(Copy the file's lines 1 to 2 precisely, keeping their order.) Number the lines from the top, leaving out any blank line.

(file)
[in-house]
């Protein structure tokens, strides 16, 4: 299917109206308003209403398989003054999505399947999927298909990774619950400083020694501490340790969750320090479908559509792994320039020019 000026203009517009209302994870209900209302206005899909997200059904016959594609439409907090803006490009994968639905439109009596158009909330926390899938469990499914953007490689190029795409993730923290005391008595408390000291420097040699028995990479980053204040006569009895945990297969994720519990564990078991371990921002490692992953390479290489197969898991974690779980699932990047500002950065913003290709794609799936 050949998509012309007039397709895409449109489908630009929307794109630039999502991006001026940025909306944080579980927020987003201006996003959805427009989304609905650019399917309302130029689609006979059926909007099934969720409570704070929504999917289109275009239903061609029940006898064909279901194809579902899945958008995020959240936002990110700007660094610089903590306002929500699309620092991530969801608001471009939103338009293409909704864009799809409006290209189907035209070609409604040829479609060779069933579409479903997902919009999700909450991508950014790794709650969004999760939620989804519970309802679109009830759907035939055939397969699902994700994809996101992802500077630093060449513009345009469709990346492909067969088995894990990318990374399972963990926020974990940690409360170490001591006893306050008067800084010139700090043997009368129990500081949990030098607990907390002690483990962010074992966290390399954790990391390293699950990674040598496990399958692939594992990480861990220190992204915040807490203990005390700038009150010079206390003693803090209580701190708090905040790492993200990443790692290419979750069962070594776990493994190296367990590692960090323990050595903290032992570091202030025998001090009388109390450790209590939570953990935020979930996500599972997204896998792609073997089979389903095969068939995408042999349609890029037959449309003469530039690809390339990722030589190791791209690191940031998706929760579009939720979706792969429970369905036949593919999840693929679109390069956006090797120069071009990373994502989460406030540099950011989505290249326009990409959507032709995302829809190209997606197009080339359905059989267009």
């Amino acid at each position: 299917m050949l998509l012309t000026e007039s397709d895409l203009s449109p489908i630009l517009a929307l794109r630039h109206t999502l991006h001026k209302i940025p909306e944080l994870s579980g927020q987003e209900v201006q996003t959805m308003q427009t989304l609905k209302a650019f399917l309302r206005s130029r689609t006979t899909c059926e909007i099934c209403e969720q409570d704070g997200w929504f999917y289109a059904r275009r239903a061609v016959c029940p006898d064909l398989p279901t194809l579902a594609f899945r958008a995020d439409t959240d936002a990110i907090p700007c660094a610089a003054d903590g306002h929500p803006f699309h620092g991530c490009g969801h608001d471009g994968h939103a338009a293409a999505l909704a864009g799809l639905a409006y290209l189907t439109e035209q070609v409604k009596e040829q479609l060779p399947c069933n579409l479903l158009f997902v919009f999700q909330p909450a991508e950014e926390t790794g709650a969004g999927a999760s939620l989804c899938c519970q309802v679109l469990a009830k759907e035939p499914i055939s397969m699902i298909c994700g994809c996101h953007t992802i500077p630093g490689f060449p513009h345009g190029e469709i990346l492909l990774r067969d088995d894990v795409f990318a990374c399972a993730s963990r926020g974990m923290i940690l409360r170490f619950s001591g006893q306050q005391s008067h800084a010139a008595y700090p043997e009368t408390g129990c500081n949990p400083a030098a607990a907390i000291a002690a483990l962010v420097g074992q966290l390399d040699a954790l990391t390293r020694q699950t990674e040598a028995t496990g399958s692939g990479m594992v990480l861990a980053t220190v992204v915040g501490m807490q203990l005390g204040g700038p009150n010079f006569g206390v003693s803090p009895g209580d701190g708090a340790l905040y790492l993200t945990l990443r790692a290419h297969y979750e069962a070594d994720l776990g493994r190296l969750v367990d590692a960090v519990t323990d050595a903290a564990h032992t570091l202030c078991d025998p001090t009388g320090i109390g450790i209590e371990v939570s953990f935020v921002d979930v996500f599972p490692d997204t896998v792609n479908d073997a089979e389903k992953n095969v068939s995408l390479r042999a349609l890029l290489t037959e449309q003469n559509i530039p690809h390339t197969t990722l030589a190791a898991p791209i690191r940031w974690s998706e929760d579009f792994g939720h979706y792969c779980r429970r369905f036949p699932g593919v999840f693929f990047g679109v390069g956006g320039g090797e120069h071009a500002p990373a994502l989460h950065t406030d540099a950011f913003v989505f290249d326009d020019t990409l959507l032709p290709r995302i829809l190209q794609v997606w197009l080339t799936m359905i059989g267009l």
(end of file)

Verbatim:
[in-house]
């Protein structure tokens, strides 16, 4: 299917109206308003209403398989003054999505399947999927298909990774619950400083020694501490340790969750320090479908559509792994320039020019 000026203009517009209302994870209900209302206005899909997200059904016959594609439409907090803006490009994968639905439109009596158009909330926390899938469990499914953007490689190029795409993730923290005391008595408390000291420097040699028995990479980053204040006569009895945990297969994720519990564990078991371990921002490692992953390479290489197969898991974690779980699932990047500002950065913003290709794609799936 050949998509012309007039397709895409449109489908630009929307794109630039999502991006001026940025909306944080579980927020987003201006996003959805427009989304609905650019399917309302130029689609006979059926909007099934969720409570704070929504999917289109275009239903061609029940006898064909279901194809579902899945958008995020959240936002990110700007660094610089903590306002929500699309620092991530969801608001471009939103338009293409909704864009799809409006290209189907035209070609409604040829479609060779069933579409479903997902919009999700909450991508950014790794709650969004999760939620989804519970309802679109009830759907035939055939397969699902994700994809996101992802500077630093060449513009345009469709990346492909067969088995894990990318990374399972963990926020974990940690409360170490001591006893306050008067800084010139700090043997009368129990500081949990030098607990907390002690483990962010074992966290390399954790990391390293699950990674040598496990399958692939594992990480861990220190992204915040807490203990005390700038009150010079206390003693803090209580701190708090905040790492993200990443790692290419979750069962070594776990493994190296367990590692960090323990050595903290032992570091202030025998001090009388109390450790209590939570953990935020979930996500599972997204896998792609073997089979389903095969068939995408042999349609890029037959449309003469530039690809390339990722030589190791791209690191940031998706929760579009939720979706792969429970369905036949593919999840693929679109390069956006090797120069071009990373994502989460406030540099950011989505290249326009990409959507032709995302829809190209997606197009080339359905059989267009």